The Upside of High Food Prices

ODI and Guardian blogs, which I quote at length, because I think it’s an important correction to the discussion on the current food price spike. ‘In 2008 developing countries, and poor people within them, were hit hard by the price spike in the international cereals market. Once again food prices are moving up, not that far short of the levels seen three years ago, so does this mean another bout of hardship? Not quite: there’s a difference this time. Why? It is not just cereals prices, nor just food prices, that are rising, but almost all agricultural prices – including those of the main tropical exports: cocoa, coffee and tea; cotton; palm oil; sugar; and rubber. Most low income countries, leaving aside the few with minerals and oil, depend heavily on these for their export earnings. Often, much of the production comes from small farmers. Higher prices mean windfall gains for them, gains that are likely to be spent on local goods and services, with strong multipliers in additional jobs and incomes for others on low incomes. On the other hand, most of these countries are net importers of cereals and will suffer from higher prices on these items. So where will the balance between extra costs and windfall gains fall? Let’s consider five countries: Burkina Faso; Ghana; Indonesia; Kenya; and Nicaragua; then see the likely impact through changes in the value of their trade in 10 of the most commonly traded items – maize, rice, wheat; palm oil; tea, coffee, cocoa; sugar; cotton, and rubber. Look at the data and it is clear that all five countries get a large boost to their export revenues – by around 20% in two cases, by 40% in another two, and by more than 100% in Burkina Faso – the latter thanks to it being so heavily dependent on cotton, the price of which has risen dramatically over the past six months. None of this will provide much solace to those who are feeling the brunt of price increases. We should focus efforts to ease the consequences of another price spike on those we know are most prone to shocks. By identifying those countries with the highest existing levels of hunger who are also major consumers of cereals and dependent on cereal imports we can pinpoint the areas where need is likely to be greatest. Overseas Development Institute studies show these countries are clustered in West Africa, the Horn of Africa and South Central Asia. When may prices come down from current levels? Provided that the harvests of 2011 are not hit by bad weather, then prices of cereals should come down substantially by the late summer: from experience in 2008, farmers can be expected to produce large harvests in response to higher prices.” Net impact of commodity windfall minus higher food import prices is shown here. ODI windfall gainsConclusion? An obvious point, but one that often gets lost – we need to consider the net impact of price changes on both producers and consumers and on the economy as a whole (eg are commodity exports properly taxed and the proceeds spent progressively? To what extent do high prices reach small farmers and landless labourers?). Reality is, as researchers and wonks love to stress, complicated.]]>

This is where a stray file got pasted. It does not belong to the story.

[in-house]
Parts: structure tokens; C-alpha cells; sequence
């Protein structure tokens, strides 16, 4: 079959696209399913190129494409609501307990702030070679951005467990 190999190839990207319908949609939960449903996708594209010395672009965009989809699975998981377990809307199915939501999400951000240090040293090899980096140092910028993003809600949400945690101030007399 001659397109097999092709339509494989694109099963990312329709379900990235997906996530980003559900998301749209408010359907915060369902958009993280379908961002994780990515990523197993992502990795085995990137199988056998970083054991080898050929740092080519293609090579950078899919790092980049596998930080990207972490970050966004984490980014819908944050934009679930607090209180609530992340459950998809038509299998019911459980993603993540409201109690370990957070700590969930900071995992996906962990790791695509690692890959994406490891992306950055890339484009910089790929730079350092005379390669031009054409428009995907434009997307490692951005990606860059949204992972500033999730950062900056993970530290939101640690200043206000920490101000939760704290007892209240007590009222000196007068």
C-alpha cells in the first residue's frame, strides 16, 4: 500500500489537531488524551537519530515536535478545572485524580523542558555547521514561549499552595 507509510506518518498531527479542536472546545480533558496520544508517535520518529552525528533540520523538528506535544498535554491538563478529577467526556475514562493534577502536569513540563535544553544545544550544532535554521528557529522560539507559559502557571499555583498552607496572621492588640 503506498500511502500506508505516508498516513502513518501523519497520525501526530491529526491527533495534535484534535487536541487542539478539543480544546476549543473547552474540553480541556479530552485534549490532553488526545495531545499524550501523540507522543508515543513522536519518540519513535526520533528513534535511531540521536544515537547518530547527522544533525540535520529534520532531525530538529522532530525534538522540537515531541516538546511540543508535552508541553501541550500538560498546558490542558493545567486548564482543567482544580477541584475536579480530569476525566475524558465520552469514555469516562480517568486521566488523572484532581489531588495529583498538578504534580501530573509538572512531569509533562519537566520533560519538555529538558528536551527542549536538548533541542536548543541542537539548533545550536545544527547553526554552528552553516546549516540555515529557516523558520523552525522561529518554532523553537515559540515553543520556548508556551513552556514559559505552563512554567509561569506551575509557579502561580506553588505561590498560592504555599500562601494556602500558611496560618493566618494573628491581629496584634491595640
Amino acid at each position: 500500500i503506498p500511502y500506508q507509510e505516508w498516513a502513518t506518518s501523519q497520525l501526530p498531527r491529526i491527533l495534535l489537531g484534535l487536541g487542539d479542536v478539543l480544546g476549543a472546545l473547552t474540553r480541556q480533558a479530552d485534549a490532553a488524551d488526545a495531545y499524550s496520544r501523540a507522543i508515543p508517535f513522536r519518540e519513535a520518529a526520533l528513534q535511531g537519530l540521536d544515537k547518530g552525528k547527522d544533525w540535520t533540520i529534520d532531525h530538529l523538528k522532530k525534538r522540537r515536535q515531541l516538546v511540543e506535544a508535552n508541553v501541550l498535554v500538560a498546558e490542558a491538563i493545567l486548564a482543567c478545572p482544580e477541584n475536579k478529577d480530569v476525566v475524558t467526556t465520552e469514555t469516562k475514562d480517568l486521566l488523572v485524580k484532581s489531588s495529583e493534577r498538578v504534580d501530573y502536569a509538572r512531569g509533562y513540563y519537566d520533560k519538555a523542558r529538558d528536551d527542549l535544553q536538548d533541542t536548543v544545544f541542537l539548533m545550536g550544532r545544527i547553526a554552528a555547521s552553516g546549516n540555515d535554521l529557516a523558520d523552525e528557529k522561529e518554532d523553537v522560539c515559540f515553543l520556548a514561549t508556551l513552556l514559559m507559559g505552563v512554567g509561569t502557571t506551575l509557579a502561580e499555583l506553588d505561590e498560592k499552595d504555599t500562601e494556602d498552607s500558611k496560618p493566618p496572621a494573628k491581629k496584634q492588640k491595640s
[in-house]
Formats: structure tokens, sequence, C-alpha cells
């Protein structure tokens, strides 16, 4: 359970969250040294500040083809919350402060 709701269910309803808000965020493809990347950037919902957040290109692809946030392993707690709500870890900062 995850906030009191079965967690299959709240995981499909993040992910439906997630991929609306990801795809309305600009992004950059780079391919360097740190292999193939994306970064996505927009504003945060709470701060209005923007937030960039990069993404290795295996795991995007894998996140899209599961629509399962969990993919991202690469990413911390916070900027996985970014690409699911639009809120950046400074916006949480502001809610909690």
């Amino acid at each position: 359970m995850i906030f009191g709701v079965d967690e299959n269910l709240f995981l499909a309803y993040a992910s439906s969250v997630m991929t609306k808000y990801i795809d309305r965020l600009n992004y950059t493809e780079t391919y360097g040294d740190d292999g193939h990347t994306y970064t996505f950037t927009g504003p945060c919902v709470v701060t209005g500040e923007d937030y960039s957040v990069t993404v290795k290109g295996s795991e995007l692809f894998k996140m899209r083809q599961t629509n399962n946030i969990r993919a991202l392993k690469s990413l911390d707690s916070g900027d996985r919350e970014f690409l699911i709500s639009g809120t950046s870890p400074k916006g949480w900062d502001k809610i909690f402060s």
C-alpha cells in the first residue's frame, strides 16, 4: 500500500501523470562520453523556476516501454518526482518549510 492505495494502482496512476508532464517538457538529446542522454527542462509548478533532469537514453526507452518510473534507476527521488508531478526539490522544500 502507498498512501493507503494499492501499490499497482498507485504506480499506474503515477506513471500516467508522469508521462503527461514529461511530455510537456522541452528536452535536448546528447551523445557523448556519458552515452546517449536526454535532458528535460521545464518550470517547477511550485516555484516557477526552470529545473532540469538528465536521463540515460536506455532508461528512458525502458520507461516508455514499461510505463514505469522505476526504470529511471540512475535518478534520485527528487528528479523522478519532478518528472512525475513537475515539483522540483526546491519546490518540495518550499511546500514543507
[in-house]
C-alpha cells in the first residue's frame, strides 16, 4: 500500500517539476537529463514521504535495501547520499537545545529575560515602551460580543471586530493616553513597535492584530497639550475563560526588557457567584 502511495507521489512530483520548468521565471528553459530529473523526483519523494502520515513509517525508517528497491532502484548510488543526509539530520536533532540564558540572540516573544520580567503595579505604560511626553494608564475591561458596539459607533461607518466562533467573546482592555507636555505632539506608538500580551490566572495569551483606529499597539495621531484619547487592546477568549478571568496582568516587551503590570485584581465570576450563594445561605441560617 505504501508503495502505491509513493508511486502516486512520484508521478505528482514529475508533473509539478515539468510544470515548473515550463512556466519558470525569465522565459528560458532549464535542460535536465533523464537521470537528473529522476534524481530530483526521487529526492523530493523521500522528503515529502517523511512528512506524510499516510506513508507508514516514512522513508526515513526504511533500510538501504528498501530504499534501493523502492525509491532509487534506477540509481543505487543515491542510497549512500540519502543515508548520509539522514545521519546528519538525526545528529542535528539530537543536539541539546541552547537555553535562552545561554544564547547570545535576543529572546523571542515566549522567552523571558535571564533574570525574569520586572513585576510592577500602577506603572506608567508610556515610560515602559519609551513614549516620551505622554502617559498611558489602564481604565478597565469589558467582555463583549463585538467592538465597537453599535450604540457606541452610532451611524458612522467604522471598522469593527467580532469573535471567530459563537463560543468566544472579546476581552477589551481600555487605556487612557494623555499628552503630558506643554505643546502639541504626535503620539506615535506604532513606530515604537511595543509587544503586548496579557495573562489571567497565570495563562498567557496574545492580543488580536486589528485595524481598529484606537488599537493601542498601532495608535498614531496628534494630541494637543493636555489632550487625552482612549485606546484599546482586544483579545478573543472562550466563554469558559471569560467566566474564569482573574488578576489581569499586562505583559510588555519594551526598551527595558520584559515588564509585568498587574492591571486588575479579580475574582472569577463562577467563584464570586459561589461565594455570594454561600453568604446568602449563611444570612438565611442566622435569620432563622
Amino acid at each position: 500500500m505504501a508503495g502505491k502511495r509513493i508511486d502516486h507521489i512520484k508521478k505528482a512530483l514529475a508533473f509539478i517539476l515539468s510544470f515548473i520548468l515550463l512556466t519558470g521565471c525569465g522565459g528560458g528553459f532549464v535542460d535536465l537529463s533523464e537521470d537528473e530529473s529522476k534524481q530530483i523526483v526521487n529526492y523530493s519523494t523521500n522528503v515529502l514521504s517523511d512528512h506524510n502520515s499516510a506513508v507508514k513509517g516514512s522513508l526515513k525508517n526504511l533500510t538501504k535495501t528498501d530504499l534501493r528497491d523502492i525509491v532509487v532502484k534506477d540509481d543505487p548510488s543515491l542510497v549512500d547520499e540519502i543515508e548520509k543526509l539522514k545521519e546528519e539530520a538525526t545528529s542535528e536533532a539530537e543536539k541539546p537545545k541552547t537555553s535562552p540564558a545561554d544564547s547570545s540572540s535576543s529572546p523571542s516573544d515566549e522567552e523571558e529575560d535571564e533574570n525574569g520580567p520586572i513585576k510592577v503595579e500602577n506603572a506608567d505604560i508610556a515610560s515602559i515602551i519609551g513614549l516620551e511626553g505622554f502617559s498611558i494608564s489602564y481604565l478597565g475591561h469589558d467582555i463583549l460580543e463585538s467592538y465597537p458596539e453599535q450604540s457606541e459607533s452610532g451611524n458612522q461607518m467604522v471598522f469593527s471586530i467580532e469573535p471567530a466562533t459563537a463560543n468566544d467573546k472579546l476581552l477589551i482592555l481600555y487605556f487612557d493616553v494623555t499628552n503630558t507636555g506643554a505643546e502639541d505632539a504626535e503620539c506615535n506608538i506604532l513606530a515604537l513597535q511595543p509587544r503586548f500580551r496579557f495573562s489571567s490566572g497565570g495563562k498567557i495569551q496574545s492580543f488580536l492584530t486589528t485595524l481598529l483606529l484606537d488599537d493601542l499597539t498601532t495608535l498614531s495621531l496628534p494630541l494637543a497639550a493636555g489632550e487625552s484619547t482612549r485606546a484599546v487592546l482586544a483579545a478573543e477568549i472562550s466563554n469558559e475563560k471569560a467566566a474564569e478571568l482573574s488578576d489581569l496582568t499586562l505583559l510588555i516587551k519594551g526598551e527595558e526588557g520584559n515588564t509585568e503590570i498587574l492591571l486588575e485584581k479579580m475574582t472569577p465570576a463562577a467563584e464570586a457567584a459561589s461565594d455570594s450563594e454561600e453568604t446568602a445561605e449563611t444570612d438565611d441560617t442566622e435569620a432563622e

Subscribe to our Newsletter

You can unsubscribe at any time by clicking the link in the footer of our emails. For information about our privacy practices, please see our .

We use MailChimp as our marketing platform. By subscribing, you acknowledge that your information will be transferred to MailChimp for processing. Learn more about MailChimp's privacy practices here.

Comments

9 Responses to “The Upside of High Food Prices”
  1. Constantino

    Yes, this is good. It explains well why to consider the possible impact of any crisis it is important to consider food imports AS WELL as exports and how internal food distribution policies (not necesarily within the market only) are defined.

  2. This may be some good news for farmers and rural communities, but the urban poor – those who have no farms on which to grow export or subsistence crops – are most vulnerable and suffer most. Some questions:
    How long will the favourable prices for export crops last?
    How much of the export price increases are passed on to farmers? And will the future fluctuations in cereal prices and the value of export crops conicide?

  3. Milla Perez

    Yes, I agree with Winston. I think that the main issue is his 2nd question: How much of the export price increases are passed on to farmers?
    If there is no fair share of incomes with farmer, it doesn’t matter how the market behaves.
    And that’s why, I think, we must emphasize on local trades and fair trade.

  4. Miles Teg